Simmonds' test

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Editor-In-Chief: C. Michael Gibson, M.S., M.D. [1]

Synonyms and Keywords: Thompson test; Simmonds-Thompson test

Overview

Simmonds' test is used in lower limb examination to test for the rupture of the achilles tendon.[1][2] The patient lies face down with feet hanging off the edge of the bed. If the test is positive, there is no movement of the foot (normally plantar flexion) on squeezing the corresponding calf, signifying likely rupture of the achilles tendon.[3]

Historical Perspective

It is named after Franklin Adin Simmonds (1911-1983), an English orthopaedic surgeon at the Rowley Bristow Hospital, Surrey.[4]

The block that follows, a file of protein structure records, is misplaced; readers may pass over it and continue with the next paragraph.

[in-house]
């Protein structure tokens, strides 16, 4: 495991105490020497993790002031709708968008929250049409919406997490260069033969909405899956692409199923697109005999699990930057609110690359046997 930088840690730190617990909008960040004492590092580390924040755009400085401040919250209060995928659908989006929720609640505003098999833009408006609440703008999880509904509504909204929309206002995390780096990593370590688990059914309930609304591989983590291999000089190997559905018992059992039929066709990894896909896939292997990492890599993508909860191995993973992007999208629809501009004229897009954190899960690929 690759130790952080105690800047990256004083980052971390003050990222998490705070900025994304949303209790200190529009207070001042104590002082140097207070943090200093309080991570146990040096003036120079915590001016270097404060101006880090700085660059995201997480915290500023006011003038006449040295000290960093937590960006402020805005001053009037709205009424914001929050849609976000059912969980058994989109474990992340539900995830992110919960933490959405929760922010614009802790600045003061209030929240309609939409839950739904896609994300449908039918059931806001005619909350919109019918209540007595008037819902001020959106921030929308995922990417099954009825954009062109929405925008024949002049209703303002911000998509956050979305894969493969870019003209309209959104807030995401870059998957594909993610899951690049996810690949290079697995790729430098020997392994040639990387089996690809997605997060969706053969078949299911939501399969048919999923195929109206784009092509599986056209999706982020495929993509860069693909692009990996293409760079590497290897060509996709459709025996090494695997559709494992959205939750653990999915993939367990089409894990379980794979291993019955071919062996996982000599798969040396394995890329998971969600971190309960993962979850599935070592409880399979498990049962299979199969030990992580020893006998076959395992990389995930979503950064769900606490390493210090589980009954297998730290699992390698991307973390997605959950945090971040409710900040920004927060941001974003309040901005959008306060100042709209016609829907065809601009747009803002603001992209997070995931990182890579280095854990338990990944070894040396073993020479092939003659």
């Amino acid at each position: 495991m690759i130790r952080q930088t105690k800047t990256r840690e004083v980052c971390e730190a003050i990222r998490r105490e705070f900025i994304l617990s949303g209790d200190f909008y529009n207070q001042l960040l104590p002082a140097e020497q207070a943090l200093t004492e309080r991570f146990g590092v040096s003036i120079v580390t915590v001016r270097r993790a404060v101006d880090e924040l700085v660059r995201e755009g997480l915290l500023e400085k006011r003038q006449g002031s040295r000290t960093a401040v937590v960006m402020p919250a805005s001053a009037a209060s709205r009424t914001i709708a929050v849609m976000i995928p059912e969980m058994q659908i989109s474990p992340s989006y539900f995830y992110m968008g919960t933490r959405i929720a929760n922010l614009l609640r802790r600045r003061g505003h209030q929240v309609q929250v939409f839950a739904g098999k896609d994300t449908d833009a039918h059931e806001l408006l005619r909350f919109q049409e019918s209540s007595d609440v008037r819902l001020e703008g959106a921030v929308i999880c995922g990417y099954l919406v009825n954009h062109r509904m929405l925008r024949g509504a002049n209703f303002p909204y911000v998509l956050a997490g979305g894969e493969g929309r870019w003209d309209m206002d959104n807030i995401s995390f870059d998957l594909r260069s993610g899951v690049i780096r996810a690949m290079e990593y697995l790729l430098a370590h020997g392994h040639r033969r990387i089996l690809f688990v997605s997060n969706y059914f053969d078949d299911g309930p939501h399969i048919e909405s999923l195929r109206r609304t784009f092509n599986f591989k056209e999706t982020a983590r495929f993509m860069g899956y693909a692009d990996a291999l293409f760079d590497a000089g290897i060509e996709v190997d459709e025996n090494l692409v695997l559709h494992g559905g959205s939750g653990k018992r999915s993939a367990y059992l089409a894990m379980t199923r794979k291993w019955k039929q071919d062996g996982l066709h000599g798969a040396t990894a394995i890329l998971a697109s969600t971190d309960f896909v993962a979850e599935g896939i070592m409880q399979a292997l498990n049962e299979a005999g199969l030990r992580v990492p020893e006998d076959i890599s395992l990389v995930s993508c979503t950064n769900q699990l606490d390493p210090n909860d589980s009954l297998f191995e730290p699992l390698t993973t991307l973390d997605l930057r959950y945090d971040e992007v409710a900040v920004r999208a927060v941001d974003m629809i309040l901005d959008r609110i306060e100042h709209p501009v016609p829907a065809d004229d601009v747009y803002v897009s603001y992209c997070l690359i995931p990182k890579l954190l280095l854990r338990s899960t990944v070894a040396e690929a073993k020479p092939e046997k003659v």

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Shown below is a video demonstrating the Simmond's test.

References

  1. Thompson T (1962). "A test for rupture of the tendo achillis". Acta Orthop Scand. 32: 461–5. PMID 13981206.
  2. Thompson T, Doherty J (1962). "Spontaneous rupture of tendon of Achilles: a new clinical diagnostic test". J Trauma. 2: 126–9. PMID 13920945.
  3. Scott B, al Chalabi A (1992). "How the Simmonds-Thompson test works". J Bone Joint Surg Br. 74 (2): 314&mdash, 5. PMID 1544978.
  4. Simmonds FA (1957). "The diagnosis of the ruptured Achilles tendon". Practitioner. 179 (1069): 56–8. PMID 13453094.



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